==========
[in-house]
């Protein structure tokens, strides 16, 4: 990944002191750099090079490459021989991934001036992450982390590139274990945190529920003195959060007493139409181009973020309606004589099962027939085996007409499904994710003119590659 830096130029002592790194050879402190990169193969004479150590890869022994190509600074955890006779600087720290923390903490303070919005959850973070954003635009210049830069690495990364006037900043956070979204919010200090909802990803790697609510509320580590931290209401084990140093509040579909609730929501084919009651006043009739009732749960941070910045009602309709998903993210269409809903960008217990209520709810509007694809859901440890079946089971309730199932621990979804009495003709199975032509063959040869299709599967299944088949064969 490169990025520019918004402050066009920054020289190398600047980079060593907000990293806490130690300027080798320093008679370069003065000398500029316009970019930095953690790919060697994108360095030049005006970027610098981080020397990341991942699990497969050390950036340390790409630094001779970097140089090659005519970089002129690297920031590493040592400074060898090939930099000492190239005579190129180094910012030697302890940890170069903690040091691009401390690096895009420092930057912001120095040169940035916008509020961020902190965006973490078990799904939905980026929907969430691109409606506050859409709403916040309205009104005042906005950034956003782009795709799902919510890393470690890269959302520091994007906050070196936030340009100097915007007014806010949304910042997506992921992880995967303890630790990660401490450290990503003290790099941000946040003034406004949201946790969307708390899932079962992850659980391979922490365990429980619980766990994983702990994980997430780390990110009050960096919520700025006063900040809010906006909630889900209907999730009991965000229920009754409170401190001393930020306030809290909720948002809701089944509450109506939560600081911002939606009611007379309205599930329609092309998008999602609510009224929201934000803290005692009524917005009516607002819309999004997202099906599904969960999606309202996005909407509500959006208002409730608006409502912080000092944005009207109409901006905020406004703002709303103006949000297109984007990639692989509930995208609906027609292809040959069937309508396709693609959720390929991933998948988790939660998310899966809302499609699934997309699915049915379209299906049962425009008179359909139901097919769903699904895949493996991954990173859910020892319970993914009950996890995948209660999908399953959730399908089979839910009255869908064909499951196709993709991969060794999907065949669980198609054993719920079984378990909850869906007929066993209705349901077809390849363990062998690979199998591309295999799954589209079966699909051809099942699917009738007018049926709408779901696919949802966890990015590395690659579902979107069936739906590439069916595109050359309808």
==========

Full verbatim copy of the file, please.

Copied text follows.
[in-house]
């Protein structure tokens, strides 16, 4: 990944002191750099090079490459021989991934001036992450982390590139274990945190529920003195959060007493139409181009973020309606004589099962027939085996007409499904994710003119590659 830096130029002592790194050879402190990169193969004479150590890869022994190509600074955890006779600087720290923390903490303070919005959850973070954003635009210049830069690495990364006037900043956070979204919010200090909802990803790697609510509320580590931290209401084990140093509040579909609730929501084919009651006043009739009732749960941070910045009602309709998903993210269409809903960008217990209520709810509007694809859901440890079946089971309730199932621990979804009495003709199975032509063959040869299709599967299944088949064969 490169990025520019918004402050066009920054020289190398600047980079060593907000990293806490130690300027080798320093008679370069003065000398500029316009970019930095953690790919060697994108360095030049005006970027610098981080020397990341991942699990497969050390950036340390790409630094001779970097140089090659005519970089002129690297920031590493040592400074060898090939930099000492190239005579190129180094910012030697302890940890170069903690040091691009401390690096895009420092930057912001120095040169940035916008509020961020902190965006973490078990799904939905980026929907969430691109409606506050859409709403916040309205009104005042906005950034956003782009795709799902919510890393470690890269959302520091994007906050070196936030340009100097915007007014806010949304910042997506992921992880995967303890630790990660401490450290990503003290790099941000946040003034406004949201946790969307708390899932079962992850659980391979922490365990429980619980766990994983702990994980997430780390990110009050960096919520700025006063900040809010906006909630889900209907999730009991965000229920009754409170401190001393930020306030809290909720948002809701089944509450109506939560600081911002939606009611007379309205599930329609092309998008999602609510009224929201934000803290005692009524917005009516607002819309999004997202099906599904969960999606309202996005909407509500959006208002409730608006409502912080000092944005009207109409901006905020406004703002709303103006949000297109984007990639692989509930995208609906027609292809040959069937309508396709693609959720390929991933998948988790939660998310899966809302499609699934997309699915049915379209299906049962425009008179359909139901097919769903699904895949493996991954990173859910020892319970993914009950996890995948209660999908399953959730399908089979839910009255869908064909499951196709993709991969060794999907065949669980198609054993719920079984378990909850869906007929066993209705349901077809390849363990062998690979199998591309295999799954589209079966699909051809099942699917009738007018049926709408779901696919949802966890990015590395690659579902979107069936739906590439069916595109050359309808």